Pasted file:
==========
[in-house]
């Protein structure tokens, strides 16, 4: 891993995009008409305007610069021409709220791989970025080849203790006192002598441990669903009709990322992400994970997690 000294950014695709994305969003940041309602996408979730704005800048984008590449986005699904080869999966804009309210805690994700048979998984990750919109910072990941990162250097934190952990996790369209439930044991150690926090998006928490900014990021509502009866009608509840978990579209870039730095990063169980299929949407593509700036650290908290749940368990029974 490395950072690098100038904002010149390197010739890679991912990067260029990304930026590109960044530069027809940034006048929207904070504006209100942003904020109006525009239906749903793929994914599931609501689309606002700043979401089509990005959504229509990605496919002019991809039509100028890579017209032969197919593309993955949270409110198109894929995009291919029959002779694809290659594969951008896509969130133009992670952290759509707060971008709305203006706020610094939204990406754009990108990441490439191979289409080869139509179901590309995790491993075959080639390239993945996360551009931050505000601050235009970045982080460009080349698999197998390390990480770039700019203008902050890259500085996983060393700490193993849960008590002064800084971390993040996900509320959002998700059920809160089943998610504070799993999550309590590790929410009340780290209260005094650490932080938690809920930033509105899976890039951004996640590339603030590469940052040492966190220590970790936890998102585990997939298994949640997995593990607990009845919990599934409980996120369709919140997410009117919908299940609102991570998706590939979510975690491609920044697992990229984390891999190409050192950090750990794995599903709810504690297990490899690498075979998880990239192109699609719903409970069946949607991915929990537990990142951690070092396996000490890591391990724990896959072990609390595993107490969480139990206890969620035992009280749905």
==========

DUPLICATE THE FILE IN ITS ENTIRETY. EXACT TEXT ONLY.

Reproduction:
[in-house]
């Protein structure tokens, strides 16, 4: 891993995009008409305007610069021409709220791989970025080849203790006192002598441990669903009709990322992400994970997690 000294950014695709994305969003940041309602996408979730704005800048984008590449986005699904080869999966804009309210805690994700048979998984990750919109910072990941990162250097934190952990996790369209439930044991150690926090998006928490900014990021509502009866009608509840978990579209870039730095990063169980299929949407593509700036650290908290749940368990029974 490395950072690098100038904002010149390197010739890679991912990067260029990304930026590109960044530069027809940034006048929207904070504006209100942003904020109006525009239906749903793929994914599931609501689309606002700043979401089509990005959504229509990605496919002019991809039509100028890579017209032969197919593309993955949270409110198109894929995009291919029959002779694809290659594969951008896509969130133009992670952290759509707060971008709305203006706020610094939204990406754009990108990441490439191979289409080869139509179901590309995790491993075959080639390239993945996360551009931050505000601050235009970045982080460009080349698999197998390390990480770039700019203008902050890259500085996983060393700490193993849960008590002064800084971390993040996900509320959002998700059920809160089943998610504070799993999550309590590790929410009340780290209260005094650490932080938690809920930033509105899976890039951004996640590339603030590469940052040492966190220590970790936890998102585990997939298994949640997995593990607990009845919990599934409980996120369709919140997410009117919908299940609102991570998706590939979510975690491609920044697992990229984390891999190409050192950090750990794995599903709810504690297990490899690498075979998880990239192109699609719903409970069946949607991915929990537990990142951690070092396996000490890591391990724990896959072990609390595993107490969480139990206890969620035992009280749905």